wherein is detailed Matt's experiences as he tries to figure out what to do with his life. Right now, that means lots of thinking about math.

Monday, February 27, 2012

Okay, now that we've looked at functions and inverse functions of sets and intersections, unions, and complements of sets, it makes sense to look at functions of intersections of sets (and the other combinations). The trick here is that functions of sets correspond to functions of points. To figure out what's going on with the sets, follow the individual points in the sets.

There are a pile of statements that look like identities involving functions of sets. It would be nice if the statements are true, but we would have to prove that first, and some statements that look like they "should be" true are not in fact true in general. For example, if f is a function that maps the set X to the set Y, and A is a subset of X and Ac is the complement of A, is it true that f(Ac)=[f(A)]c? Unfortunately, no. If f is not onto, then f(X)= the range of f, which is a subset of Y but not equal to Y. So [f(X)]c is every point in Y that is not in the range of f. But Xc=∅, so f(Xc)=f(∅)=∅. Therefore, they are not equal.

In addition, if f is not one-to-one, then the equality also doesn't hold. Choose a point y in Y such that for two points a and b in X, f(a)=f(b)=y, but a≠b. Then choose a subset A of X that includes the point a but not b. Then f(A) includes the point y, but f(Ac) also includes the point y, so f(A) cannot be the complement of f(Ac).

However, if f is both one-to-one and onto, then the equality does hold. Given a set A⊂X, choose any point y∈Y. Since f is onto, there exists a point x∈X such that f(x)=y. Since f is one-to-one, x is unique. If x∈A, then f(x)=y∈f(A). If x∉A, then f(x)=y∉f(A). If x∉A, then x∈Ac, and if y∉f(A), y∈[f(A)]c, so f(Ac)=[f(A)]c for any A⊂X.

But let's look at inverse functions. If x is a point in the set X, and A is a subset of X, and f is a function that maps X to the set Y, f(x) is a point in Y and f(A) is a subset of Y. If y is a point in Y and B is a subset of Y, f−1(y) is only a function if f is one-to-one and onto, but f−1(B) is always a function. So let's look at f−1(Bc).

Choose any point x in X. Then there is one point, y, in Y such that f(x)=y. y is either a member of B, or it is a member of Bc. If y is a member of B, then x is a member of f−1(B). If y is not a member of B, then x is not a member of f−1(B), and is therefore a member of [f−1(B)]c. Also, since y is not a member of B, y is a member of Bc, so x is a member of f−1(Bc). Therefore, [f−1(B)]c=f−1(Bc).

I won't go through the details here, but the same types of reasoning apply for unions and intersections of sets in X and Y. Take λ as an index of a collection of sets. Then Aλ is a subset of X for each λ. (From the discussion of indexes last time, the possible values of λ do not have to be organized.) Then, using the same type of reasoning as with complements, we can prove that f(∪Aλ)=∪[f(Aλ)] and f−1(∪Bλ)=∪[f−1(Bλ)].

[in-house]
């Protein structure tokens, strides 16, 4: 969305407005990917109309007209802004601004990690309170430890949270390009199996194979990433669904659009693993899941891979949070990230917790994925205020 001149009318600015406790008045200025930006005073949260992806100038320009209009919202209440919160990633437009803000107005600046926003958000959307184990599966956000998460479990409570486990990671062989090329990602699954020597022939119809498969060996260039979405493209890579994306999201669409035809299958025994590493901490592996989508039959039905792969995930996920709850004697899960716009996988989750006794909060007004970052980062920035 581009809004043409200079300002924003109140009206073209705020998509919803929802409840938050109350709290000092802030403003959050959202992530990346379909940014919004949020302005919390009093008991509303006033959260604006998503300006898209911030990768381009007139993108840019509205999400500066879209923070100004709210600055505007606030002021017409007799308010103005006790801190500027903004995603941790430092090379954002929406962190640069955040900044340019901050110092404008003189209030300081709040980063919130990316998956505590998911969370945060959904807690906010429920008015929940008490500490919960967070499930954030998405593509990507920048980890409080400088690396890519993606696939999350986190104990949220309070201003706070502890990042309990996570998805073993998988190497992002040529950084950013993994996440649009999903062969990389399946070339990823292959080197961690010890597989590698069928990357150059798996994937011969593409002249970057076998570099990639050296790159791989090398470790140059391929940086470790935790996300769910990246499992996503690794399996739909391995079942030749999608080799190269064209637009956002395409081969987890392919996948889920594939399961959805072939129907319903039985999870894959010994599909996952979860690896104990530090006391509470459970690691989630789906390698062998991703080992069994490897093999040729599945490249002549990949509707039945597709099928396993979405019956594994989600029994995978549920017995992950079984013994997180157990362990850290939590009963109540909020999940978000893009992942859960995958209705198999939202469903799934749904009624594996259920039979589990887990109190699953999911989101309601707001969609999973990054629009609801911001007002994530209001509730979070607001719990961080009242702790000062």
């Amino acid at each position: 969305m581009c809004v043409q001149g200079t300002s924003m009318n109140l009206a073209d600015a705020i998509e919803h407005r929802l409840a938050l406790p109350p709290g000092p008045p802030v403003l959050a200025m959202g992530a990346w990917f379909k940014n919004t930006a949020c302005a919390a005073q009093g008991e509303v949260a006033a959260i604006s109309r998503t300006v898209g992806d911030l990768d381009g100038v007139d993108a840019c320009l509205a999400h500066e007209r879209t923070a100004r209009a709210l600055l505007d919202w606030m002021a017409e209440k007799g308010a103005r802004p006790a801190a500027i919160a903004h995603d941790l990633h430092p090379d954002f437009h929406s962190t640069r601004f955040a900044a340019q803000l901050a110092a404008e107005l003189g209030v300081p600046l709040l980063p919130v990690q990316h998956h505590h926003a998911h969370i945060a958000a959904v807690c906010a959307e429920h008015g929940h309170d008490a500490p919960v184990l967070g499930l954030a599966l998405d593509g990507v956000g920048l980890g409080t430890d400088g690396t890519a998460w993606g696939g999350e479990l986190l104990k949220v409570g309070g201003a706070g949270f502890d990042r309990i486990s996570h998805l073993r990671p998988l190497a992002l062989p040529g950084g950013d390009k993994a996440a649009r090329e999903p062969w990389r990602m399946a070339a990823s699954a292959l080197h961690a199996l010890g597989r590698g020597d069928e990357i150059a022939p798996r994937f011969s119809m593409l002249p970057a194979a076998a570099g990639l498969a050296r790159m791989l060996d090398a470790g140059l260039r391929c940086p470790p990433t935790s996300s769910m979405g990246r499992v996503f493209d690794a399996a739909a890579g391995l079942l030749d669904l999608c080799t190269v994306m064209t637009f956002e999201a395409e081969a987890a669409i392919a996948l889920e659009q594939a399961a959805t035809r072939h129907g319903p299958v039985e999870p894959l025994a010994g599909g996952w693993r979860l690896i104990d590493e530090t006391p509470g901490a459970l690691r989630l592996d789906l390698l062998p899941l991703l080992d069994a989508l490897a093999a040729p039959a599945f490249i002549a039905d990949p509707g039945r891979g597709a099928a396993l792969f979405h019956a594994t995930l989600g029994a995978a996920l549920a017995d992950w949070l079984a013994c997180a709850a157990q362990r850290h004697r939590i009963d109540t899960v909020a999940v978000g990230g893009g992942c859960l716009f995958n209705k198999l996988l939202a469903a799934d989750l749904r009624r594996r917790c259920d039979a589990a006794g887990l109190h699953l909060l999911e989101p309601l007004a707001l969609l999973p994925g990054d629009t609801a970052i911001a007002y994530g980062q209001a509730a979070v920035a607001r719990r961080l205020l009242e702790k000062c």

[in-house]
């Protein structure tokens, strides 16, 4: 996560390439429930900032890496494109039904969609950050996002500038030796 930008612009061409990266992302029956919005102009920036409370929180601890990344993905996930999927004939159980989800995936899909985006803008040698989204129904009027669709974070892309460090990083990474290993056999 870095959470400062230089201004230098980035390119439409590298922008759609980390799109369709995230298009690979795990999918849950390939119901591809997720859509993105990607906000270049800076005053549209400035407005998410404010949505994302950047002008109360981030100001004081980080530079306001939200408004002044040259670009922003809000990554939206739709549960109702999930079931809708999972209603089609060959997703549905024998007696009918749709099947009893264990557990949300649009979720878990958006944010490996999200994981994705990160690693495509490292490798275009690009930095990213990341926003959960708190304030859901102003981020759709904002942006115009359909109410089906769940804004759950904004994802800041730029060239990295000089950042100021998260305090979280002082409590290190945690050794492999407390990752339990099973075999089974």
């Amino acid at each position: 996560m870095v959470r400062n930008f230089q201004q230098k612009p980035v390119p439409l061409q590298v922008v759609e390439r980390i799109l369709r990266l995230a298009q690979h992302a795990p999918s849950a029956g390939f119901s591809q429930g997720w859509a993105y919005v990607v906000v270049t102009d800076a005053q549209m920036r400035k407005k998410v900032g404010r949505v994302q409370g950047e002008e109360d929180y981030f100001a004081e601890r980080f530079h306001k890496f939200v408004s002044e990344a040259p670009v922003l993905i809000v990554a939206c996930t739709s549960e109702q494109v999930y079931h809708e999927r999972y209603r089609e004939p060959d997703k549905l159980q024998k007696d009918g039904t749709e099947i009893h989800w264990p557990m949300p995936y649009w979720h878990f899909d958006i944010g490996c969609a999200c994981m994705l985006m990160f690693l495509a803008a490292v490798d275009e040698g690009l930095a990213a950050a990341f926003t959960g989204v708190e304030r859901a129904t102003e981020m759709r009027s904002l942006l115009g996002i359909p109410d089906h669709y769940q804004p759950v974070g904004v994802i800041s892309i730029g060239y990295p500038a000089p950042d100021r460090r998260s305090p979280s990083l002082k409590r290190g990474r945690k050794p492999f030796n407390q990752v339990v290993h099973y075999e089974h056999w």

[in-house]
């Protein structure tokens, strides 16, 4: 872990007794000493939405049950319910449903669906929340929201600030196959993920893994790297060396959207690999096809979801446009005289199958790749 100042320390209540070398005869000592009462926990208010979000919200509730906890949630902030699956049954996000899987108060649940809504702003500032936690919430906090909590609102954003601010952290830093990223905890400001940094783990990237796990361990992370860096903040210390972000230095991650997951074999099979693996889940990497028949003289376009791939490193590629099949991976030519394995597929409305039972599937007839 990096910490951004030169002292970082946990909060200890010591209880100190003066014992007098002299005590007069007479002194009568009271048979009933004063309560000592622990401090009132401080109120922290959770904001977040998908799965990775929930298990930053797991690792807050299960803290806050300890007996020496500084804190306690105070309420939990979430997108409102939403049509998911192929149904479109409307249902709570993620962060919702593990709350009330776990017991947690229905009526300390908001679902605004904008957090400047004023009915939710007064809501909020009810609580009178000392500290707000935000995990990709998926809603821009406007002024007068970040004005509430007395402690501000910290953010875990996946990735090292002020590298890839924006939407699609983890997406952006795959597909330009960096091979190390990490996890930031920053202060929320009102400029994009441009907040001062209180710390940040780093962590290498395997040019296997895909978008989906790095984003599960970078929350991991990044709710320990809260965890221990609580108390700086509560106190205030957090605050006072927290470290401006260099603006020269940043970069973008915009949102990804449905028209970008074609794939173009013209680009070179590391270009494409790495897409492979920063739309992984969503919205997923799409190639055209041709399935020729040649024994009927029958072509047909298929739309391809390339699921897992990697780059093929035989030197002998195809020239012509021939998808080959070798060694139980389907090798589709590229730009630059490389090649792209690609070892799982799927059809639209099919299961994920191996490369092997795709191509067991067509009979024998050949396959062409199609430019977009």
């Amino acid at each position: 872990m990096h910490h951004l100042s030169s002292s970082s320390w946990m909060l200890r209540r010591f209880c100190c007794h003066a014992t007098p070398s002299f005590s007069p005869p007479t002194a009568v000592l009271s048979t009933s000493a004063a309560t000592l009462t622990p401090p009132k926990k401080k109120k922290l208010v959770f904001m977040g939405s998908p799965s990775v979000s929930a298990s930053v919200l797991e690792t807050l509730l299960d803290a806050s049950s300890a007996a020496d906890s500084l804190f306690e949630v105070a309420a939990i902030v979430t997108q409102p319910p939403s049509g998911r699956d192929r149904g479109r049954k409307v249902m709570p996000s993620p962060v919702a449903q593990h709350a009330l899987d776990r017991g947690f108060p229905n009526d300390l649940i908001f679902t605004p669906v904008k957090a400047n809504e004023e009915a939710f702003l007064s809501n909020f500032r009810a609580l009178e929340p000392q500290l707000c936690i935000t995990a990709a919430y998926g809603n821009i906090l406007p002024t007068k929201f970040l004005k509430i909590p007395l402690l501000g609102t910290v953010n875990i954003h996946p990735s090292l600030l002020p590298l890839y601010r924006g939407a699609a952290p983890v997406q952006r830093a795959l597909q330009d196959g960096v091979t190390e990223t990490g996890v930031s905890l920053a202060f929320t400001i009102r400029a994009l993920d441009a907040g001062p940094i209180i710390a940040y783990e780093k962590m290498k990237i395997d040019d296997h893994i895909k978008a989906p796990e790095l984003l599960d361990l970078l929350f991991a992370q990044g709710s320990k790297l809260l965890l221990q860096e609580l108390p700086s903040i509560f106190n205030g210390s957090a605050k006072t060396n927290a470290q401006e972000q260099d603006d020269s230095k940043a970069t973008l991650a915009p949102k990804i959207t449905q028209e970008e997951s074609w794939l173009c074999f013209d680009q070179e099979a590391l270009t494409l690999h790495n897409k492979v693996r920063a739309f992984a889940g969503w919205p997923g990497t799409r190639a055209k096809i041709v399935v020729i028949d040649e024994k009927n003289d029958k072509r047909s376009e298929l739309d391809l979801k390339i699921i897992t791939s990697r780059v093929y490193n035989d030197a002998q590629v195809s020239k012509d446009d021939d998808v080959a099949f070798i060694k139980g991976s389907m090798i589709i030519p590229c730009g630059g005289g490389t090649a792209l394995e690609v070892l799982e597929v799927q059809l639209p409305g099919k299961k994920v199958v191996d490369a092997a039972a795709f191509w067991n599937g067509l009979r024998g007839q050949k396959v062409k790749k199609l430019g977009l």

A couple of posts ago, I introduced some definitions that will be useful here, so as a reminder, if B=f(A), we can call B the image of A, and if A=f−1(B), we can call A the preimage of B. Then in words (math jargon words, but words nonetheless), the first statement is that the image of a union of sets is equal to the union of the images of sets. The second statement is that preimage of a union of sets is equal to the union of the preimages of the sets.

Looking at intersections, we can show that f(∩Aλ)=∩[f(Aλ)] only if f is one-to-one. The image of an intersection of sets is only equal to the intersection of the images if f is one-to-one. You can verify this by taking a simple function f which is not one-to-one, so two different values in X map to the same value in Y, and defining some subsets of X where the equality does not hold. However, once again, f−1(∩Bλ)=[∩f−1(Bλ)] for any f. The preimage of an intersection of sets is always equal to the intersection of the preimages of the sets.

The conclusion here is that we can switch the order of operations for preimages and for complements, unions, or intersections, but we can only generally switch the order for images with unions. In this sense, preimages are more powerful than images.

FAQ

What does "rolls a hoover" mean, anyway?

"Roll a hoover" was coined by Christopher Locke, aka RageBoy (not worksafe). He enumerated some Hooverian Principles, but that might not be too helpful. My interpretation is that rolling a hoover means doing something that you know is stupid without any clear sense of what the outcome will be, just to see what will happen. In my case, I quit my job in an uncertain economy to try to start a business. I'm still not sure how that will work out.